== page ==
Tuesday, July 7, 2015

Coming Out as an Ally

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It hasn't been all that long that I've been publicly "out" as an ally to the LGBTQ community. And I regret that. I've always been in favor of equal rights but I hid. I held my personal views close and kept them to myself, not feeling safe to share. I wasn't brave enough. And for that, I apologize to the LGBTQ community. I missed chances to advocate for you because I valued my "safeness" over you and I am deeply sorry.

I've been thinking about my journey from secretly supportive to true ally. It's been scary. I grew up in the conservative Christian Church (granted, it was in Massachusetts, but it was a Southern Baptist Church in Massachusetts), my husband went to a Baptist seminary and we spent 10 years in ministry in traditional, conservative churches before starting our little church plant, missio dei.

That means that as I have made it public that I not only support equal rights in marriage but have also changed my belief about what the Bible says about gay marriage, I've taken a stand directly opposite many of my brothers and sisters - people I love. It means that some people who love me, people who have worshiped with me, who taught my children, who welcomed me into their lives when their kids were in our youth group have changed how they feel about me.  I've lost some friends. From places where I was once considered a woman with a strong faith, I've been told I'm not a committed Christian, that I've been blinded, that my faith is damaged, that I've elevated my own opinions over the Word of God. I continue to be shocked every time someone assumes I changed my belief because I no longer value the Bible.

I think about my fear the first time I posted a blog post in favor of marriage rights. I was so anxious I couldn't sit still. I almost threw up. I still get anxious sometimes. I added some new Facebook friends recently and as I clicked "add friend," I thought, "Oh gosh, they are going to see my rainbow profile picture!" I still fear. My selfish heart still craves approval from man. It still hurts when I'm told I don't love Jesus enough, that I've thrown out the Bible, when I'm told that I am valuing myself over God. It still hurts to know I'm no longer "in."

But this change - admitting I was wrong about what I thought the Bible said about gay marriage - has come from my love of God's Word. It has come from my love of God's people. The only prayer that has stayed truly consistent in my life has been this: "God, make my heart more like yours." Don't get me wrong - I have a long way to go. I'm still selfish and prideful and quick to anger (just ask my kids). But I also see changes. I feel power to love those that I normally wouldn't. I agonized over walking away from my firmly held belief that God ordained marriage for a man and a woman. I cried. I begged God not to let me make a decision based on what I wanted to see. And yet, as I studied the Bible and saw how gay Christians were in loving, committed relationships, I began to understand just how wrong I was. And the peace I've felt since I finally changed my mind is indescribable. It's that "peace that passes beyond understanding" from Philippians.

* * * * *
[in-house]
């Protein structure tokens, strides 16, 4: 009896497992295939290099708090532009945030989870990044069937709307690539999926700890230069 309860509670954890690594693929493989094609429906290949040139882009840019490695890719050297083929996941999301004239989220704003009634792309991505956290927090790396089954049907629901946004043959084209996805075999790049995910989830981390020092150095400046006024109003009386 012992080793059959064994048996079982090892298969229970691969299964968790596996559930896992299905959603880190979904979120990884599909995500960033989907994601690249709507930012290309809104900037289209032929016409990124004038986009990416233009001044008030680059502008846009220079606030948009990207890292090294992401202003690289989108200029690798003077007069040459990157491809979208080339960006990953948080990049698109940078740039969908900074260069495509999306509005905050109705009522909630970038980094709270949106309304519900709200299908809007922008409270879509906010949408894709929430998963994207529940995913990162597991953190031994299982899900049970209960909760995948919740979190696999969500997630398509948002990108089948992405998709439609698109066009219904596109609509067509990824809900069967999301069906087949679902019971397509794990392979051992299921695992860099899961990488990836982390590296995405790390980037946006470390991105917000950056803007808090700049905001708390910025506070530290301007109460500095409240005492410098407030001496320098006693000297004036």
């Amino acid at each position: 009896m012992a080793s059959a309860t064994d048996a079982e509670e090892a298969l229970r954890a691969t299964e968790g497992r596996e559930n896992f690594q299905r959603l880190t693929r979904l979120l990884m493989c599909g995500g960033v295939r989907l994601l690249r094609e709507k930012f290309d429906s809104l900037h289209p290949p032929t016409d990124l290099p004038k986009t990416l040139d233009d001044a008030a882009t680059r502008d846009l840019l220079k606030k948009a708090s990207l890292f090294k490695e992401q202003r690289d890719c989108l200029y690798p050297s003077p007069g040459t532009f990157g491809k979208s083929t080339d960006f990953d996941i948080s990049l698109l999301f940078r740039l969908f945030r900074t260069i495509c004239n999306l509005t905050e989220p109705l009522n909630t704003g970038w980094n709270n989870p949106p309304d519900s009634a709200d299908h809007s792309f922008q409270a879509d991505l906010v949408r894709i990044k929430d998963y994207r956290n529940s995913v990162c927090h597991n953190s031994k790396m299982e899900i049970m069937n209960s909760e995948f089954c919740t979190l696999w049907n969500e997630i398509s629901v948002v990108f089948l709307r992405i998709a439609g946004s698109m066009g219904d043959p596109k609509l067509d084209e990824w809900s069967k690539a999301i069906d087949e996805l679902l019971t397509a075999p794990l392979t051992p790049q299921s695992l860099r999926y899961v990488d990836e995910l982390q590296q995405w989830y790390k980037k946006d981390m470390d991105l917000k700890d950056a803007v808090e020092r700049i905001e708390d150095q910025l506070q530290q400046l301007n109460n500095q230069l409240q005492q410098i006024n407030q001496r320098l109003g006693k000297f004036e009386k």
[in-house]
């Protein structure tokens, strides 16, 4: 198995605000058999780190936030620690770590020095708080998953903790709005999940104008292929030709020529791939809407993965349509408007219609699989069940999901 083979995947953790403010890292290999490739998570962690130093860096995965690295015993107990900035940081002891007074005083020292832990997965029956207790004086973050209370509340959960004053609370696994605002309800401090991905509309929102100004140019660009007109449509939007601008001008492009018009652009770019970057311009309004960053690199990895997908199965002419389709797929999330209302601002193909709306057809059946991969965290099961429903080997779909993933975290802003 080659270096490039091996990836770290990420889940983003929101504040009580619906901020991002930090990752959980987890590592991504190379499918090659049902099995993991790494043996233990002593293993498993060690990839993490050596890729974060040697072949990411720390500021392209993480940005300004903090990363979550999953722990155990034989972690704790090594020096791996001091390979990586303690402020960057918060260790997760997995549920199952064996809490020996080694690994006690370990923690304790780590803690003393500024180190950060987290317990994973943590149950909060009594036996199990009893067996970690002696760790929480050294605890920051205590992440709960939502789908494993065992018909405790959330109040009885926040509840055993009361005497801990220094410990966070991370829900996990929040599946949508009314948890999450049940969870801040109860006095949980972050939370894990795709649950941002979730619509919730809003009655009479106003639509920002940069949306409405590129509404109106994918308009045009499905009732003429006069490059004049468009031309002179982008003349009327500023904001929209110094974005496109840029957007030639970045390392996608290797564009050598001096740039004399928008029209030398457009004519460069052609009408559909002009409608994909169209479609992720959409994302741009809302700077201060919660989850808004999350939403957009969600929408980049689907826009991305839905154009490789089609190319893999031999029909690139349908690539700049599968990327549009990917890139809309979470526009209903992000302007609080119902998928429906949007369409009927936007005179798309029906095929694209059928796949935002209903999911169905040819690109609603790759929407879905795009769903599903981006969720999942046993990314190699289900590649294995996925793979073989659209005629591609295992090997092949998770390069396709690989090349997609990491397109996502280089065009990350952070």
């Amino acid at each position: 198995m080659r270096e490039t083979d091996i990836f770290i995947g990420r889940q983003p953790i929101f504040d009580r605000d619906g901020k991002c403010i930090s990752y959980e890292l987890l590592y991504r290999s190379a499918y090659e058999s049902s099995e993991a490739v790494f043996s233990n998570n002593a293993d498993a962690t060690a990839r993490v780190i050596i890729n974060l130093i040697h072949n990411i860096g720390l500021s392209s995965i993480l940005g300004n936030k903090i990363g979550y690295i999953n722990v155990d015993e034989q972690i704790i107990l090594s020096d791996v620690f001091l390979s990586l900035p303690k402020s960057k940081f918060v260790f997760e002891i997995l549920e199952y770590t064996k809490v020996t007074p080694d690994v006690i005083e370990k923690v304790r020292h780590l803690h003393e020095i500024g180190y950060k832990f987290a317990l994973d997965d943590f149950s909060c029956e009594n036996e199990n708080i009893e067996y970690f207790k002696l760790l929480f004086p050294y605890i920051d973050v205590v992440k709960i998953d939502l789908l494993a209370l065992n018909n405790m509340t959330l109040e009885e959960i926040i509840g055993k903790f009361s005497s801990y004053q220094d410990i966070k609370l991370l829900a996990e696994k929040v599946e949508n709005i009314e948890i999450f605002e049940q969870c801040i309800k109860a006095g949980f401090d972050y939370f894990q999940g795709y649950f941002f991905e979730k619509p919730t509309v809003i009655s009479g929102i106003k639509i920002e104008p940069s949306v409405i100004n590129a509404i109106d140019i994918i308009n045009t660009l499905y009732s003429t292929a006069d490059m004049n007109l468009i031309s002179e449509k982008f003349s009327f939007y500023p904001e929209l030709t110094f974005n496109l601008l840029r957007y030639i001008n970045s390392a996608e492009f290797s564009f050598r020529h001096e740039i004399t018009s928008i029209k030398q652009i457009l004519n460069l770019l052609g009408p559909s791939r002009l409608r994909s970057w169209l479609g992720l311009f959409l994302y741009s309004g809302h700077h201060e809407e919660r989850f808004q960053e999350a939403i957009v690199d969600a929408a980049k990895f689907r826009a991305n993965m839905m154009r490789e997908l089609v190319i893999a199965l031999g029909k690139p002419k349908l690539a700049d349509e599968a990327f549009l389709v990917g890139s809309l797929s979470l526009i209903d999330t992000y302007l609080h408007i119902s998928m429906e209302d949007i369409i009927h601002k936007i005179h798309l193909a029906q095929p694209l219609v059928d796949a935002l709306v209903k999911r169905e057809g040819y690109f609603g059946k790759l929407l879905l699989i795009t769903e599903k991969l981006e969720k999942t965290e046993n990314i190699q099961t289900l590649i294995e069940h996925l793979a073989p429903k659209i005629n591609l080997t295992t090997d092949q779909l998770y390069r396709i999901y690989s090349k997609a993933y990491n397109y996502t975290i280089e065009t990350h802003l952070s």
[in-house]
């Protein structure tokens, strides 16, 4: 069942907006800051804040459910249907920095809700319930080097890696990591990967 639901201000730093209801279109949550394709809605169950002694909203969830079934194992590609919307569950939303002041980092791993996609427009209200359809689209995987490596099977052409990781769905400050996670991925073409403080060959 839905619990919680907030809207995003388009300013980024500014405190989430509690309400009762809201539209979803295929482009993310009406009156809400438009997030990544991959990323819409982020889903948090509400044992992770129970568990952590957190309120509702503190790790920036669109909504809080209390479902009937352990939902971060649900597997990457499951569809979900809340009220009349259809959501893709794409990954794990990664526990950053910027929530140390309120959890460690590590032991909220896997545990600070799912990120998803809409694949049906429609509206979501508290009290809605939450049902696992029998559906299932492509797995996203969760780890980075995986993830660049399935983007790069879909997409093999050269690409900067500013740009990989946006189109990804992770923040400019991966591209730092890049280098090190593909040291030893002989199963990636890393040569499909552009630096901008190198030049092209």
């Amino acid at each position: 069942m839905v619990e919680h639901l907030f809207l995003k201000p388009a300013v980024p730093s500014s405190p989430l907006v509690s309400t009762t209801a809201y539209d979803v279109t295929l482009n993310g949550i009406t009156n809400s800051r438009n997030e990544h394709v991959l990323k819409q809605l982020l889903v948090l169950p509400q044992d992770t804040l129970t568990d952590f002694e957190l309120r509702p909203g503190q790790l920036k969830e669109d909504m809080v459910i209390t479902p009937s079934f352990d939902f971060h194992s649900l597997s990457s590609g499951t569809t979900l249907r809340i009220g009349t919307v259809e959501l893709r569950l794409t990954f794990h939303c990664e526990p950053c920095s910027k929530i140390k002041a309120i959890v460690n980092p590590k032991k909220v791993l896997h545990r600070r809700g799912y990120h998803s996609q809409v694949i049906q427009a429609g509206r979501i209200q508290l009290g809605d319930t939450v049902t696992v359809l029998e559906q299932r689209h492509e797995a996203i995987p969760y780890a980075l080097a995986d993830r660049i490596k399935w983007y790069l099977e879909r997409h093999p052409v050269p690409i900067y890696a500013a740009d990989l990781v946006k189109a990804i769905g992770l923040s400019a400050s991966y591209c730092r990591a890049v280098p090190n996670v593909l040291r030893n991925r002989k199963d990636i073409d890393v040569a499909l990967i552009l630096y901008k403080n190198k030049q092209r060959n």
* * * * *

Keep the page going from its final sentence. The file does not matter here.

I speak out now because of that fear. It was (and is) scary and difficult for me to be out as an ally. I can only imagine just how much more scary and difficult is for a gay person to come out. Can you imagine this? What if the only way for me to be who I am, to be MYSELF with the people I love involved admitting I was gay - risking losing my community, my support system. Risking my life, in some cases. I have a choice here - I don't have to be an ally. I can keep my personal views to myself and leave the LGBTQ community alone. I don't have a dog in this fight. But I can't do it. Jesus calls us to be peacemakers, to love one another, to fight FOR (not against) one another. The more I read my Bible, the more convinced I am that I am to put my own comfort aside, to put the needs of others before my own. And if there's ever a time to do so, it's now.

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